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The official website of Paul Franklin: a father, veteran, activist, motivational speaker, and proud Canadian.

Thursday, December 16, 2010

A funny thing happened on the way to Kandahar... we changed

The Marine helicopter purchase program is an example of how military procurement works and why this situation had to be avoided at all costs.  In 1993 the Canadian government canceled the purchase of 50 EH 101's to replace the 1950's era Sea King helicopters, in 2004 the helicopters chosen were the CH 148 Cyclone and will enter service it is hoped in 2011.
A funny thing happened on the way to Kandahar.
Iltis Graveyard in Kabul, 2004
Canada had an army that was not going to be able to do the jobs required of it.
Coyote Recce Vehicle (LAV 25),  Kandahar 2002 
Unless something changed people would be wounded, injured, die and the mission would fail.
MLVW (Slow old and dependable)
Clearly Canadian leadership was needed.

Light Support Truck (much hated by the troops)
Politics had to get out of the game of military procurement and let those who know best help protect our soldiers, sailors and air crew.
LAV 3 in Kabul

The system was broken. 

Combined force the beginning (move from Kabul to Kandahar 2005)
The Canadian mission in Afghanistan moved from Kabul to Kandahar and to the adoption of a more forward mandate.  The concept of diplomacy, defence and development meant that troops would not be stuck inside the luxurious base like Camp Julien in Kabul they would be moving, adaptive and living side by side with the afghan people and the Afghan forces.

Bison Ambulance (not crosses are shown and no weaponry.. that was about to change)
The dangers were to be intense and the chance of death during the mission highly likely.

The Canadian Forces have been enthusiastic supporters of the Light Armoured Vehicle (LAV), also called the Stryker in the US.   It was used in a variety of roles and with the new Mercedes G wagen it was felt that the troops would be adequately protected.
G wagens purchased for the mission in Kabul would soon be the focus in Kandahar, 2004
The combat that occurred in the Panjawai area in 2006 soon made people realize what a great tool the LAV 3 was going to be.  Later the enemy increased the size of the IED's and soldiers began to die.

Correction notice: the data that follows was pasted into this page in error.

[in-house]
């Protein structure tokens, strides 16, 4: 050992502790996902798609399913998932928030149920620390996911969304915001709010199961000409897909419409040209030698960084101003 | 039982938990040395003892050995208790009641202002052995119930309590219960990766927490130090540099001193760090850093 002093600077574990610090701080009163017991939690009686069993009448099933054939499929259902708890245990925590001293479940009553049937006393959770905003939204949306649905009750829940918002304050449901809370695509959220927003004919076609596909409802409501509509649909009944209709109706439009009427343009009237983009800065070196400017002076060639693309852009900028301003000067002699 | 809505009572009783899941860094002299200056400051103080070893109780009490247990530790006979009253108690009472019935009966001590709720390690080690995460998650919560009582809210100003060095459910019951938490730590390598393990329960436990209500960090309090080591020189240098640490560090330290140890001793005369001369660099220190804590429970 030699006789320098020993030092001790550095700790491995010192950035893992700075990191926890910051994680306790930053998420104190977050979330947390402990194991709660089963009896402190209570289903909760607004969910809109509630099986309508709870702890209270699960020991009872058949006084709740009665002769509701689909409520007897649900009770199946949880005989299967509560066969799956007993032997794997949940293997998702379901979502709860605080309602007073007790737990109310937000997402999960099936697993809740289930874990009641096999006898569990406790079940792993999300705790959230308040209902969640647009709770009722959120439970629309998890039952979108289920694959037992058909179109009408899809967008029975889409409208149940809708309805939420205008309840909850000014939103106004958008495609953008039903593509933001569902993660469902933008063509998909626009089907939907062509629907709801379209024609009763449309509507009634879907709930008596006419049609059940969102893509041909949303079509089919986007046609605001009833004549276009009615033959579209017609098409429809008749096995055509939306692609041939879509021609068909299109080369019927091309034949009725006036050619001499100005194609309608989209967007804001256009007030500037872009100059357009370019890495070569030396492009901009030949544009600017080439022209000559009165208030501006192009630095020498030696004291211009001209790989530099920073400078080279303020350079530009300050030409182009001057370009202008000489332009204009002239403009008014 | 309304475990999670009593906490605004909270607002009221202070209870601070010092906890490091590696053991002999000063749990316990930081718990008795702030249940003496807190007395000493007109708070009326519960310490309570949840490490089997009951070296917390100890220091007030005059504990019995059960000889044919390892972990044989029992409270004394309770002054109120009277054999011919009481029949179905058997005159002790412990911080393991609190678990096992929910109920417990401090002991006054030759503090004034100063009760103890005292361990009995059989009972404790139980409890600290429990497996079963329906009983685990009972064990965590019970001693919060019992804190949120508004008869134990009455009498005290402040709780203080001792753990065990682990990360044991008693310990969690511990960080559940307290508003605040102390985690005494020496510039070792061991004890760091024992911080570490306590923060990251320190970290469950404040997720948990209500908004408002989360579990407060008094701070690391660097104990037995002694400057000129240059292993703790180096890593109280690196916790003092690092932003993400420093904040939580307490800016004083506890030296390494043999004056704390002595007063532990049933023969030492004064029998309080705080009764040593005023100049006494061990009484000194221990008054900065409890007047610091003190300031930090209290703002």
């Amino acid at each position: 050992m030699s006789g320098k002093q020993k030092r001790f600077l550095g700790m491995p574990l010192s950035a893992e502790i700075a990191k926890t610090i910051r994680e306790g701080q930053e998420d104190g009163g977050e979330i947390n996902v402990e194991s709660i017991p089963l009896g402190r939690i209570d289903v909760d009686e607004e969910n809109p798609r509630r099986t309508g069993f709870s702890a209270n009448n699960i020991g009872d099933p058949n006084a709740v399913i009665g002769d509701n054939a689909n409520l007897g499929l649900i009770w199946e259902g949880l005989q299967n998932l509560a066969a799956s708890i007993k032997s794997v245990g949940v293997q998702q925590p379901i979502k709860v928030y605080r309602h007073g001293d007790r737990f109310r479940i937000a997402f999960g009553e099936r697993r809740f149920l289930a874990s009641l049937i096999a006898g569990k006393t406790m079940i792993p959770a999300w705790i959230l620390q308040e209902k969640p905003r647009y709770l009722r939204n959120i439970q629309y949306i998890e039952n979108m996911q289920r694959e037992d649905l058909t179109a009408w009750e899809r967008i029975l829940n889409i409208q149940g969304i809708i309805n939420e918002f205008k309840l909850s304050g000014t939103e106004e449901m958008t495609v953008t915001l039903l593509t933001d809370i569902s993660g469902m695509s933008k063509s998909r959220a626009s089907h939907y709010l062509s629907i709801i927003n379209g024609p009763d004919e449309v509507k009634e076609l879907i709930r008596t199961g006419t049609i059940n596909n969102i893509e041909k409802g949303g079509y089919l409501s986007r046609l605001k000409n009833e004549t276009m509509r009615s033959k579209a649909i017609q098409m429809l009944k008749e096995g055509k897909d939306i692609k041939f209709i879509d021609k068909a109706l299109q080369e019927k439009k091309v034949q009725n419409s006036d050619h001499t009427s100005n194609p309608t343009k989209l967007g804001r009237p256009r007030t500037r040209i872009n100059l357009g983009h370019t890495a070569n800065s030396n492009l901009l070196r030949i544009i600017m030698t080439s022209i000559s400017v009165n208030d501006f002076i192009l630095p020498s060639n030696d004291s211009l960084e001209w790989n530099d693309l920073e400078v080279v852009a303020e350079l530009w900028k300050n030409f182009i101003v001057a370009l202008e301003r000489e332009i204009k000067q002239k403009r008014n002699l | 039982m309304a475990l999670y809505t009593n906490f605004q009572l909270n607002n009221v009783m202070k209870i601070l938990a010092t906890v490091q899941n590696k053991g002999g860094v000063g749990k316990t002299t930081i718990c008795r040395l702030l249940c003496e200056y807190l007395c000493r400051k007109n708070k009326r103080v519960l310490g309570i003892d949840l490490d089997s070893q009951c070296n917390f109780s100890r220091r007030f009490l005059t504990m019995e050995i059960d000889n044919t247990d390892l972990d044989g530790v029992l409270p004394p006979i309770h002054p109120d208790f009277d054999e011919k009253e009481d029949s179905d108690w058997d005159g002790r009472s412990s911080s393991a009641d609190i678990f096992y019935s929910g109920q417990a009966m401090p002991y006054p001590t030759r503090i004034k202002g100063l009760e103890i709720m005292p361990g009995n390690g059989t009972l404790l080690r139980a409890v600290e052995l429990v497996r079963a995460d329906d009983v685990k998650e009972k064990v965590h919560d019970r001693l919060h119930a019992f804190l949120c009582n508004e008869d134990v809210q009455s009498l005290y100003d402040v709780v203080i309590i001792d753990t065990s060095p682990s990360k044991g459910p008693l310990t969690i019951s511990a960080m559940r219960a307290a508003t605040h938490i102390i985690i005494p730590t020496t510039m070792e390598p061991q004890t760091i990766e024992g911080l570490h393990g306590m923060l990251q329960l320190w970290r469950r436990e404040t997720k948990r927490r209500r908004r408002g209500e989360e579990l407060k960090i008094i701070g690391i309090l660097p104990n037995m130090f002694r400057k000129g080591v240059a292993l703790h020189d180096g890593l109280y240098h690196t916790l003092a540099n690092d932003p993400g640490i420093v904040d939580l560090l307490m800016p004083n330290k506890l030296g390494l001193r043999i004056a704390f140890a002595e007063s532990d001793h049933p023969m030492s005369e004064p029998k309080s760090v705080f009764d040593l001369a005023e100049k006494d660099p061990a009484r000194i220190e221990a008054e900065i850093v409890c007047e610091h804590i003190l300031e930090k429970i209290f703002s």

canadian_laviii.jpg
LAV 3 with ANA helicopter support
Now the Leo's were sent in.
Leopard Tank
A small fore like the Canadians soon found itself with a mixed bag of equipment, Nyala's (left over from Bosnia), modern LAV 3, Coyote and Bison LAV based on the (Marine Corp LAV 25), G wagen's and the venerable Leo.  As the Taliban and al Queda's Afghan allies the  reated bigger bombs and IED's the Canadians had to adapt their tactics.
Nyala after an IED stirke driving onto the base
Soon the G wagen as a light vehicle and lightly armoured was sent off the playing field.  More Nyala's were purchased and although their IED protection was good the anti armour protection was lacking (like a recoil less rifle) they also had issues with their weight on travelling off road. Another South African designed Logistic vehicle was purchased and by all reports has been a good success to help move material on the dangerous roads.

GO PLACES The Canadian army has ordered13 more of these
Logistic Vehicle
The Leo's already were old and some destined for museums when the call came to go to war and were beginning to show their wear and tear.  Canada looked to other allies for options and the Dutch and Germans helped with some Leo 2 A6 that had been in storage and sent them to the war.  
Leo 2 A6 argualblly the best tank in the world
Even old M113's were taken out of storage and modified and sent to the battlefield.

M113
As the roads became more and more dangerous a heavy lift helicopter was soon required and the option to use some old USMC Chinooks soon fell into General Hillier's lap.  He took the USMC up on the offer and rushed the Canadian pilots and maintenance crews to the US for training.  In the meantime a Ukrainian company offered older Soviet helicopters to help provide logistics and other support.
USMC Chinook now a Canadian
Canada needed a heavy lift vehicle to get this arms and equipment and personnel to the war and soon found the option of a fast track purchase of the CF 17 (Globemaster) a great option.  The old Hercs were getting tired and the long travel times and high mission levels were beginning to show.
Globemaster
The cracks in the Canadian Forces were showing due to age and political neglect but these new purchases now allowed Canadian troops to be protected, supplied and airlifted into combat by fellow Canadians.  

No reports, no government findings no decades long procurement process. 
 The Forces changed literally overnight.
All this purchasing, protecting and mission projection occurred from 2006 to 2009.

Canada had perfected the art of a small force with combined arms in 3 years. We had a combined force experience in combat in one of the most in hospitable places on earth and new tacitcs and procedures were being written on the fly.  Light tracked vehicles fought side by side with trucks and tanks... LAV's fought with Afghan Ford ranger pick up trucks.
Afghan National Army and their Ford rangers
The Canadian Forces completely transformed itself from a country that had to relie on our allies for transportation, protection and equipping.... to what we are today.

 Other countries now look to Canada as an example of what can happen when politics gets out of the life and death struggle of war.
Combined force part 2
A small force that can go any where in the globe with its own planes, helicopters, tanks, armoured vehicles  (both tracked and wheeled), soldiers, sailors and aircrew that can do the job anywhere.

It did this by mistake and necessity... the truly Canadian way.


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